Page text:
Segmentation is one of the cornerstones of marketing in almost all contexts. If you are buying TV time, you are buying time on a particular network, for a particular time slot and for particular content. Print ads are placed in specific publications that have their own demographics and their own regional editions. Direct mail goes to specific geographical areas or demographic groups. These are all segments.
Each of these choices is driven by the principle that a campaign will be more successful if it reaches a receptive audience. If you know your audience, your marketing can be targeted more accurately and your message will be more relevant to its recipients.
Email marketing is no different, but segmentation is something that can be overlooked with email, in part because a massive email campaign does not require the deep pockets that are a prerequisite for a large-scale TV campaign. The temptation, then, is to send everything to everyone.
At the other extreme, the ideal campaign would be truly individualized. Each customer or prospect would receive a completely customized message that spoke to his unique interests, preferably with a personal aside asking after little Timmy’s progress on the soccer team.
Between these two extremes lies the kind of list segmentation that is both practical and valuable.
On the practical side of the scale, lists do not have to be segmented according to each distinguishing point that can be extracted from the data. You do not have to analyze every click.
Of course, a mailing list will not segment itself, and you need to do the work to arrive at segments that are meaningful. Simple parameters are best, especially if you can devote some time and energy to testing those parameters against user response.
Segmenting and testing take time and energy, but they do not need to be complicated. In fact, too much complication can be counterproductive. For example, if you test two different subject lines against two segments, you have four variables to study. With four segments, the same test has eight variables, a smaller population per segment and, generally, results that are less statistically reliable.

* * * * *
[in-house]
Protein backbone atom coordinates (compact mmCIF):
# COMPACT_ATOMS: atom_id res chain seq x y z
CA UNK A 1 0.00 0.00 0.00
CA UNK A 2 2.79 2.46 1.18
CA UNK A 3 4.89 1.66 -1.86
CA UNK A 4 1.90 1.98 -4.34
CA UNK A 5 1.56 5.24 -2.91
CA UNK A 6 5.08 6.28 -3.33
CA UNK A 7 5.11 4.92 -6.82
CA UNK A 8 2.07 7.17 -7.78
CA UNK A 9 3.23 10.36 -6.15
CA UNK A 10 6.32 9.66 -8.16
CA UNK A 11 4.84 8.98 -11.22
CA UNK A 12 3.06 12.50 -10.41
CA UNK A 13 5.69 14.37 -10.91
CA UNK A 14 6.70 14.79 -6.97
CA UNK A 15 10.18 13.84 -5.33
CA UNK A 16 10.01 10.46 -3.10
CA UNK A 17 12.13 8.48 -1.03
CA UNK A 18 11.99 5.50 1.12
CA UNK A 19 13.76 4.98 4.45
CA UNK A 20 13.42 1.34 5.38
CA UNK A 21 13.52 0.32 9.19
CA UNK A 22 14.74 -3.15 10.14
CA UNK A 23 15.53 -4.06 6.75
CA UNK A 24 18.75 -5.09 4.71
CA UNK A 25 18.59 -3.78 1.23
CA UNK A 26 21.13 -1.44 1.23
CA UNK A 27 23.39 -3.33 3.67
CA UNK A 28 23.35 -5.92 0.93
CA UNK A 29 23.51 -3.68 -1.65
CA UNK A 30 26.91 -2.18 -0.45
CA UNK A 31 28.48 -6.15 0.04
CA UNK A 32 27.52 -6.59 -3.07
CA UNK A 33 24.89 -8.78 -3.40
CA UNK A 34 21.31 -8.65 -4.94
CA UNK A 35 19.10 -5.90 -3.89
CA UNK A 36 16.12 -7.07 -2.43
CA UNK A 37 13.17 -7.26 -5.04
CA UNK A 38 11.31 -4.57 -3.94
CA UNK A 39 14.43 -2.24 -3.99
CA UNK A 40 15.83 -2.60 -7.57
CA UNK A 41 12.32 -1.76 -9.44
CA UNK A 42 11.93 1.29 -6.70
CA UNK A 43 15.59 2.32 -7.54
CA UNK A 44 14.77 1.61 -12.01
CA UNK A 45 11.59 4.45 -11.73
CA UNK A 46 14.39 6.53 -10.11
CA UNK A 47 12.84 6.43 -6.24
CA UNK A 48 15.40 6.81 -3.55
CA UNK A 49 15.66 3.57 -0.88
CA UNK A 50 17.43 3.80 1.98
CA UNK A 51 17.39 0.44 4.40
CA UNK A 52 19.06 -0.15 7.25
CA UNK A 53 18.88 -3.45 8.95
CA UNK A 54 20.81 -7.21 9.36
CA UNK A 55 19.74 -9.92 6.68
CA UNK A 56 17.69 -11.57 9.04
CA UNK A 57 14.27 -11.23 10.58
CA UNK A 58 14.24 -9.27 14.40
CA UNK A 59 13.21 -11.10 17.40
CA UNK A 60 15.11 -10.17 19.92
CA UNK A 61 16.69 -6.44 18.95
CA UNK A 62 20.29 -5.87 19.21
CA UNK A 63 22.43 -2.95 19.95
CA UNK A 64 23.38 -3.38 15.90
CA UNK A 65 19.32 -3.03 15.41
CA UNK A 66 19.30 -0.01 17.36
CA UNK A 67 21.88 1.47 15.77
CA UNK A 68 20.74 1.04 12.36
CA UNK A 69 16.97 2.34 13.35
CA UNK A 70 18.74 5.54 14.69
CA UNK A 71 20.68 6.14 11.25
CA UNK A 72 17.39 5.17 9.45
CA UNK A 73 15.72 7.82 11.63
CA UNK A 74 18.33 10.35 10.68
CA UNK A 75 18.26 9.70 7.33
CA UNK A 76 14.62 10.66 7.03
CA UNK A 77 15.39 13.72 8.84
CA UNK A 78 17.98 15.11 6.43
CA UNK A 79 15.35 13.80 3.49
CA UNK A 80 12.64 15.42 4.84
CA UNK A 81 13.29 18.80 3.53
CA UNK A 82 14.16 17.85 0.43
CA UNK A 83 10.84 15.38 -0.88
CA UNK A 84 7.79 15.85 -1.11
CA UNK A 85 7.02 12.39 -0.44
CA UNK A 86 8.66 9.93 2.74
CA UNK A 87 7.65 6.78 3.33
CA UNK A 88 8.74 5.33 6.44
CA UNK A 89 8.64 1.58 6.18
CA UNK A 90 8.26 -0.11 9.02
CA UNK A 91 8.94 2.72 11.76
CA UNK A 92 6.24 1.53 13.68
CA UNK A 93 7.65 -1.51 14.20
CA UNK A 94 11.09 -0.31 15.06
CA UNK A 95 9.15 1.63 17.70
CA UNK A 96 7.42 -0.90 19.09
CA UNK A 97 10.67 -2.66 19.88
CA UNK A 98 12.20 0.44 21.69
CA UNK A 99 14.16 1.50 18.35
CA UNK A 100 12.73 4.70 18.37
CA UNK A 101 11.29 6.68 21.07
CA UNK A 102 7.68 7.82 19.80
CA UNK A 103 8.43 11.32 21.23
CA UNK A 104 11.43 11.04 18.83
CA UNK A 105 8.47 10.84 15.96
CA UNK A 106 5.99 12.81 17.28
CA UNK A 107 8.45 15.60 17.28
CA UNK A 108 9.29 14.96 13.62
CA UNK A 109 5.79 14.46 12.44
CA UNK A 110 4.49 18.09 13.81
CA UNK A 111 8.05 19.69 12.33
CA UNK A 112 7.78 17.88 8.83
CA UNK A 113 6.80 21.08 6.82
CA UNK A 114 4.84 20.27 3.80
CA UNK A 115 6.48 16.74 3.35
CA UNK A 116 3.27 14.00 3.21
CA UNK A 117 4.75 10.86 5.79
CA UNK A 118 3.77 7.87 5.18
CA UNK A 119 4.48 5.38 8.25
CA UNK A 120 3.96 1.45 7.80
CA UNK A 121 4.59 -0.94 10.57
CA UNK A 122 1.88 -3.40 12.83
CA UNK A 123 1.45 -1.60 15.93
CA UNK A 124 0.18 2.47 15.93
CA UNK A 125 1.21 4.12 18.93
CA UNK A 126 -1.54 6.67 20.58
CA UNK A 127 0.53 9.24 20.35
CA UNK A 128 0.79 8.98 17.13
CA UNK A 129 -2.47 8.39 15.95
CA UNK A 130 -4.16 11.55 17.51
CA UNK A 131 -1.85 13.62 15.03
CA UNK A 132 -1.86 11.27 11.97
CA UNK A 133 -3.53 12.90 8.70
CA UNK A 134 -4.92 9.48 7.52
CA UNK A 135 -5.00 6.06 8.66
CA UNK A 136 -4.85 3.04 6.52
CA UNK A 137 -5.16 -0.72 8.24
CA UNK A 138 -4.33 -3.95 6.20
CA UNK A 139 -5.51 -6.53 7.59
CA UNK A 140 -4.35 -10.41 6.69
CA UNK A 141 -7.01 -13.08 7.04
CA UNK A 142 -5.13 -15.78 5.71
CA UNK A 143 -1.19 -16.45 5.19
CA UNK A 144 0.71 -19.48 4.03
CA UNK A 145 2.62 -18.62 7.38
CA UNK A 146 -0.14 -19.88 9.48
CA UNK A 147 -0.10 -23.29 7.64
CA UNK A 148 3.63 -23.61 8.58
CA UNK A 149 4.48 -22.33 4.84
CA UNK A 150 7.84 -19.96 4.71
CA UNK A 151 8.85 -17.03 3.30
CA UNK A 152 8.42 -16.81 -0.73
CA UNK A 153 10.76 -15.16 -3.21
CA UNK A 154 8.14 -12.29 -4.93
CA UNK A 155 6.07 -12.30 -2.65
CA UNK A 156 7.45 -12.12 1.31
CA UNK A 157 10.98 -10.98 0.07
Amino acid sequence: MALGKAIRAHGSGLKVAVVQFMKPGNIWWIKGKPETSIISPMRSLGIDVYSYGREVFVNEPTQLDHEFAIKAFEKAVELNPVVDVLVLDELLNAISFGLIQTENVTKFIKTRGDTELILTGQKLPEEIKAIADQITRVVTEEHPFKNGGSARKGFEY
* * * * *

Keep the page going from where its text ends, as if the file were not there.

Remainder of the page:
The best approach is to keep it simple. Start small with the data you have on hand. Prospects versus customers is a good place to start, but you can expand along other parameters like clicks, opens and deferrals.
On the value side of the scale, Lyris, Inc. surveyed marketers in 2010 and found that 39 percent reported increased open rates, 28 percent reported lower unsubscribe rates and 15 percent reported both lower spam complaints and increased customer acquisition.
There are costs associated with email segmentation, but they can be more than offset by gains in many areas that impact your bottom line. If you keep segmentation simple, you can control costs and still achieve meaningful improvements in your marketing.
Understanding the request form...
- What are you selling: Most email campaigns are selling a product or service. Name that product and/or service in this field. (for example: security services, accounting software)
- Target Market: Name here who you see as the market or potential buyers of your product/service. (for example: home owners, accountants)
- Size of your mailing: How many emails do you plan to send -- this will affect your potential revenue and cost. (for example: 100,000 to 250,000)
- Your Time Frame: When do you plan to do your mailing? (for example: mailing within one month)
- Campaign Details: Give a more complete description of what you are planning. (for example: I plan to do 3 sequential mailings to homeowners in New Jersey in order to sell a new security system.)